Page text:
The Pilgrimage’s Progress – An Irishman’s Diary about literary Lough Derg

Lough Derg: among the pilgrims in June 1940 was Patrick Kavanagh.  Photograph: loughderg.org

Lough Derg: among the pilgrims in June 1940 was Patrick Kavanagh. Photograph: loughderg.org

 

The Lough Derg pilgrimage owes much of its fame, historically, to a literary blockbuster: a kind-of medieval version of the Da Vinci Code. Written circa 1180, by an English monk called Henry of Saltrey, Purgatorium Sancti Patricii (“St Patrick’s Purgatory”) describes the extraordinary adventures of a knight who descends into the underworld, via a cave in modern-day Donegal, as penance.

The story was taken as literal truth by many readers and was enormously popular throughout the Europe of its time.  

Dante probably knew of it, but it inspired many other writers too. It also put Ireland on early versions of the tourist map. On at least one actual map of the country, it was the only place named.

But the venue would not always be so well treated in visitors’ accounts. By 1497, it had become such a tourist trap, with so many locals extorting money from it, that a disillusioned Dutchman (another monk) lodged a complaint with the Vatican, which officially suppressed the pilgrimage.

It survived that, however, and was still popular three centuries later, much to the disgust of the Protestant clergyman and reformer Caesar Otway, who found conditions there “filthy, dreary, and detestable”.  

His protégé, William Carleton, agreed. He would later credit a visit to Lough Derg as one of the reasons he abandoned Catholicism in favour of the Anglican Church.

A Victorian almanac, Chambers’ Book of Days (1864), continued the onslaught, recording that the Lough Derg pilgrimage season by then attracted “about eight to ten thousand persons – all, with a very few exceptions, of the lowest class of society”.  

It also lamented the “degrading penance” they performed.  

But in an interesting post-script, noting how the island measured not much more than “three hundred paces” in any direction, the writer added: “For this small space the Protestant proprietor receives a rental of £300 per annum”.

Then as now, the main visiting season started in June.

And among the pilgrims in June 1940 was Patrick Kavanagh, who had been commissioned to write about it for the Irish Independent

As a devout Catholic, he might have been expected to be sympathetic. Alas, as his biographer Antoinette Quinn has written, Kavanagh found it necessary to distinguish himself from the others waiting for the ferry, “signalling his special status as a mystical poet by standing apart in meditative pose, gazing intently at the island”.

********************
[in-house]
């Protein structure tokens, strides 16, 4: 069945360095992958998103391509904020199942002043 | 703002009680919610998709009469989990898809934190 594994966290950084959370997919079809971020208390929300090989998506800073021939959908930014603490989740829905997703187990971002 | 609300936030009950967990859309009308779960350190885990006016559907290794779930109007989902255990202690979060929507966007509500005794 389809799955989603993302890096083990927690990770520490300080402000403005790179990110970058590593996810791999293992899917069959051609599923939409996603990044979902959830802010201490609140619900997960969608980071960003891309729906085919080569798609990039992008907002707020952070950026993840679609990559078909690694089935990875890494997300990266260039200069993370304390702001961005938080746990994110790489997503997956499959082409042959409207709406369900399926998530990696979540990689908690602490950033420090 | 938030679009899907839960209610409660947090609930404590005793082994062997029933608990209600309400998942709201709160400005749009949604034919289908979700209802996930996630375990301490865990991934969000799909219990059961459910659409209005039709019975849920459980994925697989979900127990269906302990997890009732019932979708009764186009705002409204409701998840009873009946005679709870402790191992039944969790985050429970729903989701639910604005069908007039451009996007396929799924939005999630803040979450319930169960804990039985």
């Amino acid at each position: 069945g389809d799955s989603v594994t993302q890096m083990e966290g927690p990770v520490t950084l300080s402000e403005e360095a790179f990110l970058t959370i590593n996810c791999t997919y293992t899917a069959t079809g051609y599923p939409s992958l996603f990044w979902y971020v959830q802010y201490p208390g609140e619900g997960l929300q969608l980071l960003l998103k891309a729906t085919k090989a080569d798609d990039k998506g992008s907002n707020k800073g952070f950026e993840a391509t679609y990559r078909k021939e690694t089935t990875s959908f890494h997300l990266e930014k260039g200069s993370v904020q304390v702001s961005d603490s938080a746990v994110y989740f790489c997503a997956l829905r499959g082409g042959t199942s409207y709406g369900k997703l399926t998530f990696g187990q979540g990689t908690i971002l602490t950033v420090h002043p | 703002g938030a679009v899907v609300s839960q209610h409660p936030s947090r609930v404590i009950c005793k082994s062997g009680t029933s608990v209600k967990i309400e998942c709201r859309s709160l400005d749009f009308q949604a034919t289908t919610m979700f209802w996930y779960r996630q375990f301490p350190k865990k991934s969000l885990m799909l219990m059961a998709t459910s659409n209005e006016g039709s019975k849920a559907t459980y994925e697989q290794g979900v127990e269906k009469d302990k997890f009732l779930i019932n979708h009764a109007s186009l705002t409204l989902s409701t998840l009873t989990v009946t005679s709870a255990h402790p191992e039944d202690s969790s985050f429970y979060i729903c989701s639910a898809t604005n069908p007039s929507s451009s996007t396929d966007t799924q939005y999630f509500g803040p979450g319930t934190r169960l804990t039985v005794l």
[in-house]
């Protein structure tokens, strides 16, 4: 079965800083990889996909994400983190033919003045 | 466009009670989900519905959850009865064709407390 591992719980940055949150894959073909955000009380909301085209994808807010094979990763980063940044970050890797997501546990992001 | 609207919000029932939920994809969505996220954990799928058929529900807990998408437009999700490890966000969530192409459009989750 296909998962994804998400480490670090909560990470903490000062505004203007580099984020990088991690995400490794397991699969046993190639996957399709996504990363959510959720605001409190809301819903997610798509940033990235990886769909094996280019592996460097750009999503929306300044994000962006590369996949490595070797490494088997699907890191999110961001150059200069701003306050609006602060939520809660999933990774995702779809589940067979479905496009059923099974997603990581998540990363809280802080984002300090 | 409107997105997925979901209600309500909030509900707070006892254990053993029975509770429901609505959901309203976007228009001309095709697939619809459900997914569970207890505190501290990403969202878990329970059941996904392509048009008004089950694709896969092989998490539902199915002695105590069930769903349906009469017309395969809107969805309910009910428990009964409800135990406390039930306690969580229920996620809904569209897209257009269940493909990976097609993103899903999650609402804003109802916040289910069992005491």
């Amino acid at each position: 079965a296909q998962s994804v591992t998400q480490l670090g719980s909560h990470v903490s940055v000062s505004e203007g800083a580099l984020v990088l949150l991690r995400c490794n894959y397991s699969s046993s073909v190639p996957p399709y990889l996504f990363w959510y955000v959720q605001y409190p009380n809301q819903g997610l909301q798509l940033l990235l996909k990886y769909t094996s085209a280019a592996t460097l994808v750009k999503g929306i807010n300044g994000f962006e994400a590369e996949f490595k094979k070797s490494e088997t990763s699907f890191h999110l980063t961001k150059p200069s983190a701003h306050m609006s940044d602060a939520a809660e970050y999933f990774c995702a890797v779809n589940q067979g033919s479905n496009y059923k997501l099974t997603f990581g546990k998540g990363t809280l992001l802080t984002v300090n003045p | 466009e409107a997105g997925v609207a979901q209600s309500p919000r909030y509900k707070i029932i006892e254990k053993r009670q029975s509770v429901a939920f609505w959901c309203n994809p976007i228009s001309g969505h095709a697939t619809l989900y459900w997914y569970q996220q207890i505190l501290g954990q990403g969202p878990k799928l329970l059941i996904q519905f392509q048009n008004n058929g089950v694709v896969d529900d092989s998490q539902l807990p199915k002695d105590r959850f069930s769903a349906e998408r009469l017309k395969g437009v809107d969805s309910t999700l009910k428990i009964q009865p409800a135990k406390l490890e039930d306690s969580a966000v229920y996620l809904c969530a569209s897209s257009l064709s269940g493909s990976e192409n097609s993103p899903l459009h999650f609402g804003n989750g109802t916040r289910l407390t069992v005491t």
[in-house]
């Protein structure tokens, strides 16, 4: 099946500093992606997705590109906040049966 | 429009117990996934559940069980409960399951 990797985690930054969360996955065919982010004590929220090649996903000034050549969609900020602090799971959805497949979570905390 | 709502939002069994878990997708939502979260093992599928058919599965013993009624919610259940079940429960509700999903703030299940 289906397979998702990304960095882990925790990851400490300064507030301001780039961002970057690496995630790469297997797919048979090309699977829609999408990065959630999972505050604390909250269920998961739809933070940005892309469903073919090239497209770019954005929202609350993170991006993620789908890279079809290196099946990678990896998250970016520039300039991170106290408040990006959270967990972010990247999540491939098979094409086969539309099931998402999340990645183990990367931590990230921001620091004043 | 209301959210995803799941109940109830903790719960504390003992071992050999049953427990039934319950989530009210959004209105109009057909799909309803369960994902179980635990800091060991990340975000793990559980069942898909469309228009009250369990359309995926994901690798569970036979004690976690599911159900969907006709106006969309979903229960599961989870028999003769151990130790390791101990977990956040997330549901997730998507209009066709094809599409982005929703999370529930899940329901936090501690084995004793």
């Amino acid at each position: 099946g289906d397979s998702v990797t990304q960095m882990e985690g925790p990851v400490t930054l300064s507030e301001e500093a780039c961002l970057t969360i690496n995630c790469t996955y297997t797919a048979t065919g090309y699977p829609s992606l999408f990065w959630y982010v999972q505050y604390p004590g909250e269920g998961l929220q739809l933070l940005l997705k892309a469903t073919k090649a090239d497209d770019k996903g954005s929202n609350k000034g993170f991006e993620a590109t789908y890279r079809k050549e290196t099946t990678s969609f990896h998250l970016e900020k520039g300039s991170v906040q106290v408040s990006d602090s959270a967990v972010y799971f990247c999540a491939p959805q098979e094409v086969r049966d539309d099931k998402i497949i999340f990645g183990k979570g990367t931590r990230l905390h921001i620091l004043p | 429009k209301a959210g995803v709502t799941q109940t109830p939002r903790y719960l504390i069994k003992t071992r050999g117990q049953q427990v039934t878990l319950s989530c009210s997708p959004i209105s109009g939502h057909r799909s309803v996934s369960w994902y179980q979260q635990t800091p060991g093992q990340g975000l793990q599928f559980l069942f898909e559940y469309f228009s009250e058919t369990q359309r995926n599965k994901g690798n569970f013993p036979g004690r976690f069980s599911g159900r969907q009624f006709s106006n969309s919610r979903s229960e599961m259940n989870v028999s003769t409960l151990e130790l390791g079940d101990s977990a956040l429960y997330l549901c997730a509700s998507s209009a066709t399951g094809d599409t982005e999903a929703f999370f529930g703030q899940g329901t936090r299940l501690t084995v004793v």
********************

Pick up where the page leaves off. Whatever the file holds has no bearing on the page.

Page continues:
It was, he later conceded, a “bogus trance”.  

Unfortunately, it caused the ferrymen to mistake him for (in Quinn’s word) a “nutter”. A humiliating confrontation occurred, witnessed cheerfully by his fellow penitents, against whose narrow-minded piety he was already prejudiced. Not even the whiskey he smuggled onto the island anaesthetised him sufficiently. His subsequent account was so far from what the Independent required, they refused to run it.

In his long poem Lough Derg, Kavanagh was a bit more reverent, although he still distanced himself from the peasants praying for their children to get good jobs. 

Not that he would have been averse to doing that himself if he thought it might work.  

Soon afterwards, the Independent sent him on another pilgrimage, to Croagh Patrick.

And having learned his lesson as a freelance journalist, if not as a Christian, he delivered such a glowing account that the Indo was more than happy to publish.

Nor did his reward end there. It so happened that, the day it appeared, Kavanagh was in court suing the British and Irish Steampacket Company for an incident in which a horse-drawn lorry allegedly knocked him off his bike on Dublin’s quays.

He was claiming the usual post-traumatic stress and loss of earnings. And on the latter, at least, he evidence was questionable.

But in an apparent act of Providence, the pious judge had read and enjoyed his feature in that morning’s paper. So after ascertaining the plaintiff was indeed the author, he asked how much Kavanagh earned from writing.  

Lying shamelessly, the poet replied that it averaged “about £5 a week”.  

The judge duly dismissed B&I’s claim of contributory negligence and awarded Kavanagh “thirty-five pounds and three shillings”, or as Quinn puts it, “the equivalent of six weeks’ fictitious wages plus a little extra for the damage to his bicycle, clothes, and nerves”.

If there is an actual purgatory somewhere, Kavanagh may still be serving time in it.  

As for the Donegal version, Lough Derg continues to adapt itself to a changing world. What the website calls its “ever new pilgrimage” now includes “themed retreats”, “quiet days”, and a special outing for families. But the annual season for three-day visits starts again today, and runs until mid-August.

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